3v0

Coop Build Coordinator
Forum Supporter
It would be unusual for most people to prefer a computer language they did not know. Would you be suprised to find that my favorite spoken language is english ?

People have said C adds a layer of abstraction. It does but that is a very good thing.

I prefer to have to computer hide the details related to its instruction set. It allows me to think at the C level and generate code faster.

When I have to I can write inline ASM or look at the disassembler for details. It does not happen all that often.

I try to stay language neutral. My favorite tends to be the one I am using.

3v0
 

smanches

New Member
I'm old school from learning to code on 6502's (apples, commodores, atari's), so I think in "high-level assembly" but code in C/C++. If I need to optimize a routine, I usually just start with the compiler output and go from there, as it's going to be very close to what I need. I really don't like writing code if I don't know exactly how the hardware/OS is going to execute it.

I'll have to look into the AVRs. I've done some Gameboy programming, but never realized there were MCU versions of the ARM.

When do you think the MCU market is going to be corrupted by Java? :eek:
 

3v0

Coop Build Coordinator
Forum Supporter
There are already "embedded systems" capaible of running most any language you like. But they can be expensive.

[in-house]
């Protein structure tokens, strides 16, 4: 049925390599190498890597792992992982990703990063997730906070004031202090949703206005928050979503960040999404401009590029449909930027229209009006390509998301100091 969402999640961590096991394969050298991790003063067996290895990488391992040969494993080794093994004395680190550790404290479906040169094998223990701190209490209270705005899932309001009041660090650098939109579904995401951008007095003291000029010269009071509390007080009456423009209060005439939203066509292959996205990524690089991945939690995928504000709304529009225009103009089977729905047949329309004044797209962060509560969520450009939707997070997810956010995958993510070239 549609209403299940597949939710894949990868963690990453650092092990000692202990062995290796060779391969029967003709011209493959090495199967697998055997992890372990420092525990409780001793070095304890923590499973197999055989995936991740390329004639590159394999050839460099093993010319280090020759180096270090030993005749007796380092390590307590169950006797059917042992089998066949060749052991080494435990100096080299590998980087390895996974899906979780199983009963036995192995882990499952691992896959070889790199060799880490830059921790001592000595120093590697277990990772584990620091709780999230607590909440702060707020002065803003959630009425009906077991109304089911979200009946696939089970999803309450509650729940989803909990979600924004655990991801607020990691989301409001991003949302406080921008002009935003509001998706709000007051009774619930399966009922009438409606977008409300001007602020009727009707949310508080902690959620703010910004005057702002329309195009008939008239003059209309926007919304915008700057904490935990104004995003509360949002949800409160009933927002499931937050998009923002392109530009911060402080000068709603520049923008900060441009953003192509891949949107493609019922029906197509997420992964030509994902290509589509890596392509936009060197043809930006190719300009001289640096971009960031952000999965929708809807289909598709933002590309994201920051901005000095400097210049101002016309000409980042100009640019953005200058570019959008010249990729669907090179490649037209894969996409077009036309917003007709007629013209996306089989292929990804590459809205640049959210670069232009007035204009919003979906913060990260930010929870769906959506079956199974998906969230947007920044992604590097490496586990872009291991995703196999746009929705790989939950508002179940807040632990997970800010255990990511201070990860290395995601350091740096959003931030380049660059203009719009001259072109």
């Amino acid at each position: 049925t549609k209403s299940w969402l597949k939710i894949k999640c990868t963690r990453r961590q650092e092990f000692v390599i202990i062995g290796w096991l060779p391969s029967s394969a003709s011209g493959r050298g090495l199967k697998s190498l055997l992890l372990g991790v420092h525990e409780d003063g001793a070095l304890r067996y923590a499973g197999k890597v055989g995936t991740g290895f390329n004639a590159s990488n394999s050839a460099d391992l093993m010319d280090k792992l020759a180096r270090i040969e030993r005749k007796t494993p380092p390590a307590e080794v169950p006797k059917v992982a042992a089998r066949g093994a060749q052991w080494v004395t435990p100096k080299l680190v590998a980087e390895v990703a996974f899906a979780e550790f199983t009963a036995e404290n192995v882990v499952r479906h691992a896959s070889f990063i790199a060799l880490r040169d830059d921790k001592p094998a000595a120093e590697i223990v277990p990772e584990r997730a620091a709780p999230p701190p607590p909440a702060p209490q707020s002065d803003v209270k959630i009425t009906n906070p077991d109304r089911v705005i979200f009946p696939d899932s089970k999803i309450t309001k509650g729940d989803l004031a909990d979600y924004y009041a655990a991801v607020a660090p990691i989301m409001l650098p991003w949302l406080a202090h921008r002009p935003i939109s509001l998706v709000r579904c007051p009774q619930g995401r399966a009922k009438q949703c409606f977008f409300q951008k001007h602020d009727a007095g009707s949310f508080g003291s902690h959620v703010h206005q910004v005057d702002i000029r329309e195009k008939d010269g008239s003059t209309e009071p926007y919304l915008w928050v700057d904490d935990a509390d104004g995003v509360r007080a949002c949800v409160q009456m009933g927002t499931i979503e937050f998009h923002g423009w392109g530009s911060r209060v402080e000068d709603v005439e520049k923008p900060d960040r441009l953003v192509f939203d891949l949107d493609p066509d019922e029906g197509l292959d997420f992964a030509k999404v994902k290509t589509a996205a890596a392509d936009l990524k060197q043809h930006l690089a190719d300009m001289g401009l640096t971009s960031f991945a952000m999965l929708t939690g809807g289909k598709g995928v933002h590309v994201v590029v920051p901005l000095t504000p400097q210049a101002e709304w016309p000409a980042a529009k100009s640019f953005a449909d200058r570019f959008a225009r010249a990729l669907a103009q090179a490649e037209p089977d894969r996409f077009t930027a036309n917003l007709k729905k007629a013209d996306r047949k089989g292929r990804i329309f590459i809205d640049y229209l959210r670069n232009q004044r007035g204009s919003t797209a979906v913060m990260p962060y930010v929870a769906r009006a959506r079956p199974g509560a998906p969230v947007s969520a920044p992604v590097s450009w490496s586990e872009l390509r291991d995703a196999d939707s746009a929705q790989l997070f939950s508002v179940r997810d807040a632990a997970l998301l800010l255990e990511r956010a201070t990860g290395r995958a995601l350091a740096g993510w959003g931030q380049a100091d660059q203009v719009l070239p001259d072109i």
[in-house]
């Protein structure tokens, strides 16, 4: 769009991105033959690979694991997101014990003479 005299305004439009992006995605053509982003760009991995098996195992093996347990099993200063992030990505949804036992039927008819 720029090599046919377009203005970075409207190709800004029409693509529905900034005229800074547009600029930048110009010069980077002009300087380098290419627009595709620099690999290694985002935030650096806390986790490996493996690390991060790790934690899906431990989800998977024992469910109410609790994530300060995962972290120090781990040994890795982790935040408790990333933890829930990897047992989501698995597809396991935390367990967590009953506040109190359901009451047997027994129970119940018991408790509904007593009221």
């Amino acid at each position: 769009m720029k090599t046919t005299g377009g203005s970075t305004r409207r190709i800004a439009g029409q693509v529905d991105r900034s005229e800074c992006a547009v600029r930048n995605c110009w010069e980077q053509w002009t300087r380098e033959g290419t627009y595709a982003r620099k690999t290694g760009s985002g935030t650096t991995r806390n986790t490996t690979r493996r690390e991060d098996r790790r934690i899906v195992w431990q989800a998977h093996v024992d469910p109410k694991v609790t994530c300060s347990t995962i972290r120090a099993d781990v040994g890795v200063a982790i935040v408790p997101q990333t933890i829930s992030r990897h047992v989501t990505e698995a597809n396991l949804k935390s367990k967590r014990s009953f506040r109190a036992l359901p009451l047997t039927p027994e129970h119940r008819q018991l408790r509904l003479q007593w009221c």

You can expect to see Java on an increasing number of embedded systems. How far down the chain it will travel will be limited by memory requirements. Sun already has an embedd java if you do not mind running a linux kernel or Windows XP-Embedded.Java SE for Embedded – System Requirements EDIT: It looks like there is no charge for this software.

Most of the code written on 8 and to some exstent 16 bit systems are simple compared a large OS or an accounting system. OO makes a lot of sense for complex applications but there are a lot of applications where OO is overkill, a burden.

On the low end I would look for extended more capable C compilers with features such as function overloading (smanches post). I would not look for, or want, inheritance on these small sytems.

The more capable 16 bit and 32 bit units are another matter. The first compiler I would look at is BoostC++. The memory limited version is free and the unlimited but non commerical use is only $100.

3v0
 

Ubergeek63

Well-Known Member
I'm old school from learning to code on 6502's (apples, commodores, atari's), so I think in "high-level assembly" but code in C/C++. If I need to optimize a routine, I usually just start with the compiler output and go from there, as it's going to be very close to what I need. I really don't like writing code if I don't know exactly how the hardware/OS is going to execute it.

I'll have to look into the AVRs. I've done some Gameboy programming, but never realized there were MCU versions of the ARM.

When do you think the MCU market is going to be corrupted by Java? :eek:
as a teen I programmed apples, commodores, TI 99/4s, 6800s and more.

there actually are java micros, the arm jazelles have java byte code built in and some are available from NXP and others. We currently have a project quoted that will use a TI ARM 9 video chip that has java code built in.

Dan